Meet Me in Cincinnati
When I first read about In Vitro Meat in Peter Diamandis and Seven Kolter’s book, Abundance I was skeptical. Obviously, our reliance on animal based proteins in our diets has an impact on the quality of our environment. Bryan Walsh believes that, “There may be no other single human activity that has a bigger impact on the planet than the raising of livestock. “ Clearly, this fairly inefficient method of protein production and delivery is something we may need to rethink as global population reaches 7.5 billion (I realize that at our current growth rate of ~68 million people per year that link will be woefully out of date in about six months). While my hat is off to those who have developed a taste for a barley-beet-mushroom-falafel burger, I’d just as soon eat something that was never intended to look or taste like a hamburger to begin with, I mean, other than Tofurky which was obviously never intended to taste like anything else that is edible by humans. When I first read about the Impossible Burger I thought, “Well, that certainly sounds well named”. Impossible Foods bills it as a “delicious burger made entirely from plants for people who love meat”. The fact that it is only available at four restaurants in the whole country (and I seriously doubt that number will also grow to over 7.5 billion in the next six months) made me wonder, but then the reviews started to come in and I’ll admit to being pretty eager to try it (although not enough to fly to either coast to find one). I don’t really expect either the Ninth or Twelfth largest beef producing states in the country to be early adopters in this area (and I suspect driving 1,900 miles to LA to try one might slightly offset the ecological impact of a single burger). When mass adoption makes it to the halfway mark, I’d be willing to drive that far.
Dig up my Heart. I’m gonna need that again.
Before I read Mr. Capossela’s book the majority of my knowledge of Native American culture was limited to much of the same propaganda as most other kids my age growing up in the 60’s and 70’s. Recently, it’s been my great fortune to have spent the last few years in the home of theGreat Dakota Gathering in Winona, Minnesota. (Although my most dedicated participation has mostly been as a fan of their Old-timers Hockey tournaments). Luckily, my parents had the foresight to introduce us to the Leech Lake Band of Ojibwe during several summers spent in the area. Also, the American Indian Movement (AIM) was active at the time and their takeover (Honestly, if you only follow one link in the post, let it be that one) of the Pine Ridge Reservationtook place during a formative stage of my political development and those 71 days were really my introduction to Civil Disobedience. Dee Brown’s book, Bury My Heart at Wounded Knee is a wonderful preamble to Capossela’s book and came out at just the right time for me to be interested. Every generation has its own opportunity to get involved in something. I hope Capossela’s book will motivate a few to learn and get involved in Standing Rock in much the same way that Brown’s book caused me to sit up and pay attention to the Second Battle of Wounded Knee in 1973 (2nd best link in this post) .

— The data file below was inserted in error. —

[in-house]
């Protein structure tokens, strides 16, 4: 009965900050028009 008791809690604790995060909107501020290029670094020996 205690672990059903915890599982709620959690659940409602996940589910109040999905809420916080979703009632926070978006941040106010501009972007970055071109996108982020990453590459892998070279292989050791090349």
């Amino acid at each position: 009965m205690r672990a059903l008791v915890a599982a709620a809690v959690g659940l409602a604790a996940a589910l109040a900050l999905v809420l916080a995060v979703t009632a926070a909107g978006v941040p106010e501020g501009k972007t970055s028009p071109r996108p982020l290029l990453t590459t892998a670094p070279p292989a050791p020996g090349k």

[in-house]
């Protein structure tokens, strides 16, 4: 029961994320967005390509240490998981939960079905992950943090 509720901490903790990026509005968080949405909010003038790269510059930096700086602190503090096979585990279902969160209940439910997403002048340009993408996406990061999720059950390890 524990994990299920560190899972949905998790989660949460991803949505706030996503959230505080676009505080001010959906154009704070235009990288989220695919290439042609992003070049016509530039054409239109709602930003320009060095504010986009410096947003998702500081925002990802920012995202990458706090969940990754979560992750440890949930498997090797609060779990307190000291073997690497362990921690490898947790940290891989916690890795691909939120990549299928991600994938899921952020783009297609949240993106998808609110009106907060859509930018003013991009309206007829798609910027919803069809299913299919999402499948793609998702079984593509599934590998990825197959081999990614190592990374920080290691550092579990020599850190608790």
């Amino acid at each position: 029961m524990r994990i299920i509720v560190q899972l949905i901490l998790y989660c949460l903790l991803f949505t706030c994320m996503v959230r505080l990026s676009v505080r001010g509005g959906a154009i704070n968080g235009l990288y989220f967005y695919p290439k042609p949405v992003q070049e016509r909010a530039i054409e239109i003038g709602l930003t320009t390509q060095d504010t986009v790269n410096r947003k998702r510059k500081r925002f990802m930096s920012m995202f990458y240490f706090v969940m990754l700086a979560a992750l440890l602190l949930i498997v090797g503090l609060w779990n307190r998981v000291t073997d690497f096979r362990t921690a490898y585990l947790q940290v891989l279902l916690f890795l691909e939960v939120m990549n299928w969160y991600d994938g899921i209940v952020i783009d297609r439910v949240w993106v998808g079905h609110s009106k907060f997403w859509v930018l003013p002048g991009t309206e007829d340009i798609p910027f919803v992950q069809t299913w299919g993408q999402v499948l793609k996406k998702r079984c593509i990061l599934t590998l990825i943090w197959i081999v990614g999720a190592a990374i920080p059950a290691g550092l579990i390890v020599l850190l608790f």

“I shall not rest quiet in Montparnasse.
I shall not lie easy at Winchelsea.
You may bury my body in Sussex grass,
You may bury my tongue at Champmedy.
I shall not be there. I shall rise and pass.
Bury my heart at Wounded Knee.”
~ Stephen Vincent Benet
What’s that Again?
I’m not sure how closely people follow the RSS feeds below but I’m drawing on one of them heavily today. (Yeah, I know the RSS feeds may be the ONLY thing some people read.) I’m also ashamed to admit that I had pulled this particular feed off the page for a few weeks because it was maybe bordering on being too political at a time that we simply wanted to focus on something else. But today I really want to remember that There is a crack in everything; that’s how the light gets in. Perhaps it is also a good day to realize that there is always hope. A woman in my office had her first child this week and I was reminded of Kahlil Gribran saying that our children are the sons and daughters of Life’s longing for itself. They will accomplish much that we have not but we really can’t leave these things for someone else to fix. ON the day that Leonard Cohen passed away I can hear his words telling us that love is not a victory march,It’s a cold and it’s a broken Hallelujah. And this makes me wonder, have we simply forgotten the point of it all?
“What’s the point of Christianity if during a historic refugee crisis, Christians refuse to protect, accept, and help refugees?
What’s the point of Christianity if believers actively oppose immigrants from pursuing a better life, and promote humans beings that are created in the image of God to be detained, separated from their families, arrested, and sent back to impoverished and violent conditions?
What’s the point of Christianity if people who worship the Prince of Peace also vigorously support policies that vilify entire people groups, actively seek death, and kill tens of thousands of people each year?”
“You can safely assume you’ve created God in your own image when it turns out that God hates all the same people you do.” Anne Lamott